• Foreign object: Bloody ear drainage can be the result of a foreign object in the ear, which is fairly common in children, or as a result of a head injury. Anything foreign to the body that can get stuck in your ear can cause damage, pain, and drainage.
  • Ruptured eardrum: A ruptured eardrum can be the result of pressure caused by fluid buildup in the middle ear from an infection, or from ear injury or trauma from a foreign body. Either way, it can result in fluid or pus draining from the ear. Symptoms associated with ruptured eardrum include:, sharp, sudden ear pain, earache, bleeding, ear buzzing, dizziness, hearing changes, and eye or sinus infections.

When to Call Doctor or Seek Care

Seek medical help if you notice the following symptoms either in yourself or your child:

  • Pink or red swelling behind the ear
  • Clear or bloody fluid following a head injury
  • Bleeding from the ear canal
  • Fever in persons less than 12 weeks old. Do not give your baby any fever medicine without due consultation.
  • Fever over 104° F (40° C)
  • Your child looks and acts very sick

Treatment of Ear Drainageear drainage

Treatment usually depends on the cause, and if you suspect that the ear drainage is not the result of an ear emergency, you may want to solve the problem on your own.

Do not try to blindly clean out your ear with cotton swabs or any other object, and do not wash out or place any medicine in your ear until you have seen a doctor. Also, do not try to shove gauze or other items into your ear to prevent the drainage, even when you feel like you should.

Wait it out to see if the drainage clears on its own, but in some cases, a doctor is your best option. Such cases include:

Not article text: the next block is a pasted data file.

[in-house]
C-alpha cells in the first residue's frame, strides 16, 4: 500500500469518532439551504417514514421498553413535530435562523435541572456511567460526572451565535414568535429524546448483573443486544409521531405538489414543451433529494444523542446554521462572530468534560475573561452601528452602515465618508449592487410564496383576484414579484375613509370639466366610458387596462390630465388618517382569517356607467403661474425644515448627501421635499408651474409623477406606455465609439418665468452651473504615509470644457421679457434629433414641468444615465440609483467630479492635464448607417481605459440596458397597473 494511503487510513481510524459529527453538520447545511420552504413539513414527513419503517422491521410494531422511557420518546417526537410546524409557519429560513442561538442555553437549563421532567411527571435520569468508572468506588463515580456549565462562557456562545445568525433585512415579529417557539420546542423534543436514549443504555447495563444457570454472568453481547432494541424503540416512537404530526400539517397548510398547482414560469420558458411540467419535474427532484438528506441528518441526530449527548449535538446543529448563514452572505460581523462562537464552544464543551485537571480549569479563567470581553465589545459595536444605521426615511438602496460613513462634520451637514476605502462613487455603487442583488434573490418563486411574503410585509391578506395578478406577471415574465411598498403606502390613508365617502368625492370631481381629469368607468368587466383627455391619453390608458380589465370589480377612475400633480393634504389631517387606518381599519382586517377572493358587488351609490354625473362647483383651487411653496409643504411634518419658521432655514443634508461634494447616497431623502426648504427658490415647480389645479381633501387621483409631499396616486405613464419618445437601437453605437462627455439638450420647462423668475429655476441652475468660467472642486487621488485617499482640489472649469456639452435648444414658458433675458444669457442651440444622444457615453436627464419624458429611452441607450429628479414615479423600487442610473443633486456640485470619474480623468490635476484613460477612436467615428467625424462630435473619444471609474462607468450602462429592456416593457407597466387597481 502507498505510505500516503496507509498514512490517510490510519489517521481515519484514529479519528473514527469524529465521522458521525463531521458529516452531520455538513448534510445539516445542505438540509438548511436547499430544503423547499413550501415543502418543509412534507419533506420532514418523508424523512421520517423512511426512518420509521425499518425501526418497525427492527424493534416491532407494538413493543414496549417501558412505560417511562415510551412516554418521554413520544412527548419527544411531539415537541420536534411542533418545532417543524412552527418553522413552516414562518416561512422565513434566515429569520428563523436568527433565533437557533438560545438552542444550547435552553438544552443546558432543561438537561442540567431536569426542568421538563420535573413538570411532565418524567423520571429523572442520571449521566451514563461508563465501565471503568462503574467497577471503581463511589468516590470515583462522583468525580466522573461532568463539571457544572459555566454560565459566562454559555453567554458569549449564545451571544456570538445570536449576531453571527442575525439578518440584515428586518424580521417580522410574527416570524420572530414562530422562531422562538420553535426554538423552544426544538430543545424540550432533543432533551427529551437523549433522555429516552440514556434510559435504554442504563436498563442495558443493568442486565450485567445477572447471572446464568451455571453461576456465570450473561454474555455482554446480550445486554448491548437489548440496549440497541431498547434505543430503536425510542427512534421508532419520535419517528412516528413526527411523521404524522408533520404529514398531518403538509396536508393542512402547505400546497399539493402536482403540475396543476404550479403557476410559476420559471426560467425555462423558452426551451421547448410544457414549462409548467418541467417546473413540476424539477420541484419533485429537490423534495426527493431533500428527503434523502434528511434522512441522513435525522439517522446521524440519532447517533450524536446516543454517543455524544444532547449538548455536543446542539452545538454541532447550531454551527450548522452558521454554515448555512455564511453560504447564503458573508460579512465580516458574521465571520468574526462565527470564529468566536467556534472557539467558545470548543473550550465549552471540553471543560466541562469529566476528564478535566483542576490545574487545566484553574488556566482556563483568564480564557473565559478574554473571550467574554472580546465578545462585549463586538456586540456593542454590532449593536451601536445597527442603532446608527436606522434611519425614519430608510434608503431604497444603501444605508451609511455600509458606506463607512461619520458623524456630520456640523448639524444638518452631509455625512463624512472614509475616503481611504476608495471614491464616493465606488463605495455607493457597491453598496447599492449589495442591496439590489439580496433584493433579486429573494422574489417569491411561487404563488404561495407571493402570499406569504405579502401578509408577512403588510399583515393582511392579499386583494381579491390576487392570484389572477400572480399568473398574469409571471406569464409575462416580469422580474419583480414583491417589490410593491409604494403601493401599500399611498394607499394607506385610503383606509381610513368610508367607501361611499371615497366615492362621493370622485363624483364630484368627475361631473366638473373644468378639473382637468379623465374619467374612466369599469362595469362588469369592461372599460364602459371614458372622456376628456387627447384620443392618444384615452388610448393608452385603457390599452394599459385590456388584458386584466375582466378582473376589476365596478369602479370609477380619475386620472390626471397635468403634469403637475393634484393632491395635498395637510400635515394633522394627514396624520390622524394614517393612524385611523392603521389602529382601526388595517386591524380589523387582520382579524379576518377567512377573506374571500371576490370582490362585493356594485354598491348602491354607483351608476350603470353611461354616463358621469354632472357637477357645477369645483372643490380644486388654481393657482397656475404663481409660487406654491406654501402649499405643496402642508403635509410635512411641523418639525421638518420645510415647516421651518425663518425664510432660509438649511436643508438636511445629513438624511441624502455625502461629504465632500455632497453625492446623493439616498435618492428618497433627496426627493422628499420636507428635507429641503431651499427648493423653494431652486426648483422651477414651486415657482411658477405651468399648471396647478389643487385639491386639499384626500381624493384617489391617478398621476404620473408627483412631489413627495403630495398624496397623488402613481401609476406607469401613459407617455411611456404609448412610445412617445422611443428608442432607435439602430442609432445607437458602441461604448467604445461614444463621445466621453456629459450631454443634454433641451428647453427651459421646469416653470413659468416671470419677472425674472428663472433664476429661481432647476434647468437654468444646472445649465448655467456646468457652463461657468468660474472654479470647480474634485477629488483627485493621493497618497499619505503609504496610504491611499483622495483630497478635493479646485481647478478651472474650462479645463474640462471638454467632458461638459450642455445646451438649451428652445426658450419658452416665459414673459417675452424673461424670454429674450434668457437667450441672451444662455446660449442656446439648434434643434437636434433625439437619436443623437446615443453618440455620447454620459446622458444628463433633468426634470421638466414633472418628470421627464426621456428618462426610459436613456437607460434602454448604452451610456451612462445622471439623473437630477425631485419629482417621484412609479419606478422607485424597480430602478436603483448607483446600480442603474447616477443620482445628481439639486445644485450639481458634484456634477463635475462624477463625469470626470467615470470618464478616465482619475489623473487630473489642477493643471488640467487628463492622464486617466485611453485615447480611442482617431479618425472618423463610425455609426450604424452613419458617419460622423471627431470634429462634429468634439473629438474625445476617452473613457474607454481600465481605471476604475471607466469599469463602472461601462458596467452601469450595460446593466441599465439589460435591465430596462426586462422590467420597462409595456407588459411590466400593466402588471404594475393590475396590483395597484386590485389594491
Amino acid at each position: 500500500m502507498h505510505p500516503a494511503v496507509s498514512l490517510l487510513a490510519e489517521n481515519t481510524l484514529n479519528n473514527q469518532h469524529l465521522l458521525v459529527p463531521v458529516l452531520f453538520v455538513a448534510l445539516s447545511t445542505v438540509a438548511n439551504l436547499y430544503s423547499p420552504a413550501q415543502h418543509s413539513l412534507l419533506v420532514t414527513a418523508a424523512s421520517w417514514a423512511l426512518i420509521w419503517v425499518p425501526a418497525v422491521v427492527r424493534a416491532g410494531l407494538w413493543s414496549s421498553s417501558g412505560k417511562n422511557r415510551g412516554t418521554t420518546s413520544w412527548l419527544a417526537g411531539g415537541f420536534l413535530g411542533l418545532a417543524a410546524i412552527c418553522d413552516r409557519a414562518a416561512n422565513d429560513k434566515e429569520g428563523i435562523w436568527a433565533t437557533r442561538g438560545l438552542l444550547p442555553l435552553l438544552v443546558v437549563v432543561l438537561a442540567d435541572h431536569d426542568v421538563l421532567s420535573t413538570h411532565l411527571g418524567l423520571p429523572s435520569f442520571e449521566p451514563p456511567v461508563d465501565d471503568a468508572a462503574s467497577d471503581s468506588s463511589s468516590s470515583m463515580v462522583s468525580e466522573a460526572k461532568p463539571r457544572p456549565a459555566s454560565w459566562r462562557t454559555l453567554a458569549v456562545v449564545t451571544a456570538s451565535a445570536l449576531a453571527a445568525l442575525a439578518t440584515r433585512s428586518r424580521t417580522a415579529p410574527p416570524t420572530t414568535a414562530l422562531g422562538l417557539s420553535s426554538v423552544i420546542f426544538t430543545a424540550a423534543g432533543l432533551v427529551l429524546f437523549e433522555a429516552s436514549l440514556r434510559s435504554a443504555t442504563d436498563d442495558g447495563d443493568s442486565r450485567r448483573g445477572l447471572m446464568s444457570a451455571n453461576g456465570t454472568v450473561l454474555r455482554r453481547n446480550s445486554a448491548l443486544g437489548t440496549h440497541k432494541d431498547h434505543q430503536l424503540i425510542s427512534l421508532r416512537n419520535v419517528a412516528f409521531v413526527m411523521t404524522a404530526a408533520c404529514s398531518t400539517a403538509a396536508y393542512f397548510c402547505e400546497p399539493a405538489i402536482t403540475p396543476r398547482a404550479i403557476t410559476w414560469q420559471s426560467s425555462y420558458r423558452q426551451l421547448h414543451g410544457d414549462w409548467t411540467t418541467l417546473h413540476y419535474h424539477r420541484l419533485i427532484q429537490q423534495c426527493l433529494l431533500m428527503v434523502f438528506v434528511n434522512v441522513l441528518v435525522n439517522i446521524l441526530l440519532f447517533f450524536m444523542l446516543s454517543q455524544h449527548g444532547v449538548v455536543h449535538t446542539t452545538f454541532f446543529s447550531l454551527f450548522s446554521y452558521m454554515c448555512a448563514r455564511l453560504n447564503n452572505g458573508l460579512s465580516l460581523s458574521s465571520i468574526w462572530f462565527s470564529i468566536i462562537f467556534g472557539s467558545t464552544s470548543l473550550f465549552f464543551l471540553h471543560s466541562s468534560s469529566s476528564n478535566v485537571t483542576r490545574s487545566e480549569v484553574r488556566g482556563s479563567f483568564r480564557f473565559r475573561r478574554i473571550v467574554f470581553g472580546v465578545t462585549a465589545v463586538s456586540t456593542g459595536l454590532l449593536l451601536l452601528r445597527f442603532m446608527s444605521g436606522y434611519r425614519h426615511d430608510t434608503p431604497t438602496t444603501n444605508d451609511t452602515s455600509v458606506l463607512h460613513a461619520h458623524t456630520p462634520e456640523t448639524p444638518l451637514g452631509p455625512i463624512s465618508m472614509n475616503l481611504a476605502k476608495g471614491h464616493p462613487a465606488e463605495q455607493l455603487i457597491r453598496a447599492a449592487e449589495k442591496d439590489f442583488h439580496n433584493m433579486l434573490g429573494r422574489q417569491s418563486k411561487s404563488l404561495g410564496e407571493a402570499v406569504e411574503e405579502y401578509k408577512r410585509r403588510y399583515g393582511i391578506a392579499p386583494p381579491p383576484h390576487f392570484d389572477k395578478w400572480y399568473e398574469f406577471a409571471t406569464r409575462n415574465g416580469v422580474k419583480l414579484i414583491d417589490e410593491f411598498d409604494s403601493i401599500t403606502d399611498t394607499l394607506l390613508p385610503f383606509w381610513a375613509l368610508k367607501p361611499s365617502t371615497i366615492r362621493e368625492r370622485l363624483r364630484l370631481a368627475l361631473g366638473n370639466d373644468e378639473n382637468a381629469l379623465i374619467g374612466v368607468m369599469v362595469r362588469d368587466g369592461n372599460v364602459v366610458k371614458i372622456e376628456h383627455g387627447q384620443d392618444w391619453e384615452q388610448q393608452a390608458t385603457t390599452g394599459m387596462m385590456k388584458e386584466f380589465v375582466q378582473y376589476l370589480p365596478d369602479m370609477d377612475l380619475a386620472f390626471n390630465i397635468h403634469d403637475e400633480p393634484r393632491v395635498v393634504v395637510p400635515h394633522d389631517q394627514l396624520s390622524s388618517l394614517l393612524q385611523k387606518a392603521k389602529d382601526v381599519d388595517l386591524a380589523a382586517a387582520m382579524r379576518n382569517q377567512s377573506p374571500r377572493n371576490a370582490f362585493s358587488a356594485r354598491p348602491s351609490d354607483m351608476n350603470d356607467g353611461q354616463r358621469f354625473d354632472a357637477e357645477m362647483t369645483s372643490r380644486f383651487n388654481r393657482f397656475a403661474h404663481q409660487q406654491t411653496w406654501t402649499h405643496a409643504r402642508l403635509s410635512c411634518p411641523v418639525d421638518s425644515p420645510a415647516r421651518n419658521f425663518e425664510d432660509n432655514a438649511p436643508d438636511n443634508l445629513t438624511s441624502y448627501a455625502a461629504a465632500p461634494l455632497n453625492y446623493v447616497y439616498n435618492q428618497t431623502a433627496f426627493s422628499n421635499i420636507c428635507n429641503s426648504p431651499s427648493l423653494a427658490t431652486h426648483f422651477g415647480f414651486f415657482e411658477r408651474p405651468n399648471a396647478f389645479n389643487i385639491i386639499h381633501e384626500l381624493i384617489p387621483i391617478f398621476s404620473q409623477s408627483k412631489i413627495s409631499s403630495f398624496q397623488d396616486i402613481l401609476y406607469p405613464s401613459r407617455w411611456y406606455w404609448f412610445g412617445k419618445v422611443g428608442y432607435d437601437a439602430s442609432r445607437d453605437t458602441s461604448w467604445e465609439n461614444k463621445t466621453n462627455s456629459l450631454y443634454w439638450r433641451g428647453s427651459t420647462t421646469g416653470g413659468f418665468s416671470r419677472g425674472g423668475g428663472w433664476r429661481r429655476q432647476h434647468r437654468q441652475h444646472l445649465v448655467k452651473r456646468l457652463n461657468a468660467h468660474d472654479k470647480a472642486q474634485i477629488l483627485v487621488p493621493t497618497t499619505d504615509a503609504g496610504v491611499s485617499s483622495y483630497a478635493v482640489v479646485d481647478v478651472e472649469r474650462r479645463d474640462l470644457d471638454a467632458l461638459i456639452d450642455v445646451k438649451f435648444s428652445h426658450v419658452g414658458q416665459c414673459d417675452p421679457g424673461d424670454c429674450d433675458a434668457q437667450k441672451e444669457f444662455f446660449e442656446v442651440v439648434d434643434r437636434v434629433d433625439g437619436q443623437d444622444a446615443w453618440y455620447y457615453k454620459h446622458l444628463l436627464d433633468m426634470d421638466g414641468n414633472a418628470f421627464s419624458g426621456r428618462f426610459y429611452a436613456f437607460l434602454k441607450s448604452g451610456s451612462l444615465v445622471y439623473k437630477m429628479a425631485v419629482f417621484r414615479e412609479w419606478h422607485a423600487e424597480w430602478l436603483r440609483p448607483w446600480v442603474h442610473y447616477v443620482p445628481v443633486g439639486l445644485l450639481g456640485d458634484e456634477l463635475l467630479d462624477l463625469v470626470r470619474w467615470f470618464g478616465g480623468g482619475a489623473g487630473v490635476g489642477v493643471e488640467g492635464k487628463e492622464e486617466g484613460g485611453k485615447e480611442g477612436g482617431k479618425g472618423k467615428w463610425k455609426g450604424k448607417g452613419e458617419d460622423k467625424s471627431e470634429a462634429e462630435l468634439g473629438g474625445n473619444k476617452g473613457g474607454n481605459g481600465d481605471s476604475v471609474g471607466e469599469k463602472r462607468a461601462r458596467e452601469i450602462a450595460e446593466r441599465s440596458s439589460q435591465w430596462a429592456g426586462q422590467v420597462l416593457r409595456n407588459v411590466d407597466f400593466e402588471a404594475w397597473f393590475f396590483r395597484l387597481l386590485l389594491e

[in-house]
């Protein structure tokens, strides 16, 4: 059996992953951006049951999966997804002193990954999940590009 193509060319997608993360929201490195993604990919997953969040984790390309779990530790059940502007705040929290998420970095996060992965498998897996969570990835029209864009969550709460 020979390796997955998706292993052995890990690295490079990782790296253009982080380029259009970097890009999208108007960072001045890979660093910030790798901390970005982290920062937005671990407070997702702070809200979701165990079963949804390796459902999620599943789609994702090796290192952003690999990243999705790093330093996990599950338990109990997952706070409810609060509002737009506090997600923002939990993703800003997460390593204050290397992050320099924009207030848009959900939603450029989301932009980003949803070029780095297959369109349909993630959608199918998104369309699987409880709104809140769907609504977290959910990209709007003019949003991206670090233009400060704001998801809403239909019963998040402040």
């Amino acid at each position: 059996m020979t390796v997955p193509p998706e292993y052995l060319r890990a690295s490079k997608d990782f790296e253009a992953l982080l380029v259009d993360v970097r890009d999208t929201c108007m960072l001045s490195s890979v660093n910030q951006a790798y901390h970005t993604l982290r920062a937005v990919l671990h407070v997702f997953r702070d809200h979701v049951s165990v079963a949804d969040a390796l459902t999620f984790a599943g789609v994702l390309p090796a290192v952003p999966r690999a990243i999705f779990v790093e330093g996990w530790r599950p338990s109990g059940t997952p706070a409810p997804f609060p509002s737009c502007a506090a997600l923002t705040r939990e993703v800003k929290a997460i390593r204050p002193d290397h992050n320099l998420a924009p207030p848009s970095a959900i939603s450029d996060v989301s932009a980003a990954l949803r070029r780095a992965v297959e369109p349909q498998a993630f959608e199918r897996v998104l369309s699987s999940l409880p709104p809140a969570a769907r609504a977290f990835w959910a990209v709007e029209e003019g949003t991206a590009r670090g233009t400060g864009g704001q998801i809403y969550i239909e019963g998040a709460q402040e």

• Severe pain that won’t abate
  • A high fever
  • A significant amount of bright blood coming from the ear
  • Drainage following a significant blow to the head
  • Sudden hearing loss, and
  • A sharp object that has caused bloody drainage

While minor ear infections can clear up on their own, more severe cases require antibiotics and pain medication Over-the-counter acetaminophen can be used to control pain and fever, and if the condition becomes recurrent, your doctor may recommend tympanostomy tubes (ear tubes).

This usually requires a surgical procedure that drains the fluid from the middle ear and inserts tiny tubes into the eardrum to help prevent the buildup of fluid and bacteria in the middle ear.

There are also certain medical conditions, such as cancer, that may cause bloody ear drainage, and people who are on blood-thinning medications, such as aspirin, may be more likely to have bloody ear drainage.

Treating a swimmer’s ear infection requires medicated ear drops, likewise other outer ear infections. Antibiotics or antifungal medication may also be used depending on the cause of your infection.

Your doctor may also recommend pain medication for temporary relief from pain, and it’s recommended that you do not soak your ear, swim, or use earplugs or earbud headphones

Skin cyst or Cholesteatomas don’t heal or go away on their own, as surgery is needed to remove them. Also, antibiotics are required to treat the infection and reduce inflammation.

In some cases of a foreign object in the ear, these objects can be removed at home if they’re easily seen near the outer opening of the ear.

If they’re trapped further along in the ear canal, seek immediate medical attention, since trying to pry these foreign objects out on your own may cause more damage.

A ruptured eardrum usually heals without medical treatment, but in some cases, your doctor may recommend surgery to repair the rupture if it doesn’t heal on its own.

Seeing fluid draining from your ear can be frightening, and most cases will not be an emergency. However, in almost all cases, it will be useful in following up with your doctor to ensure proper treatment.

Fortunately, most side effects of ear infection or ear drainage will not be permanent and will improve with time and proper treatment.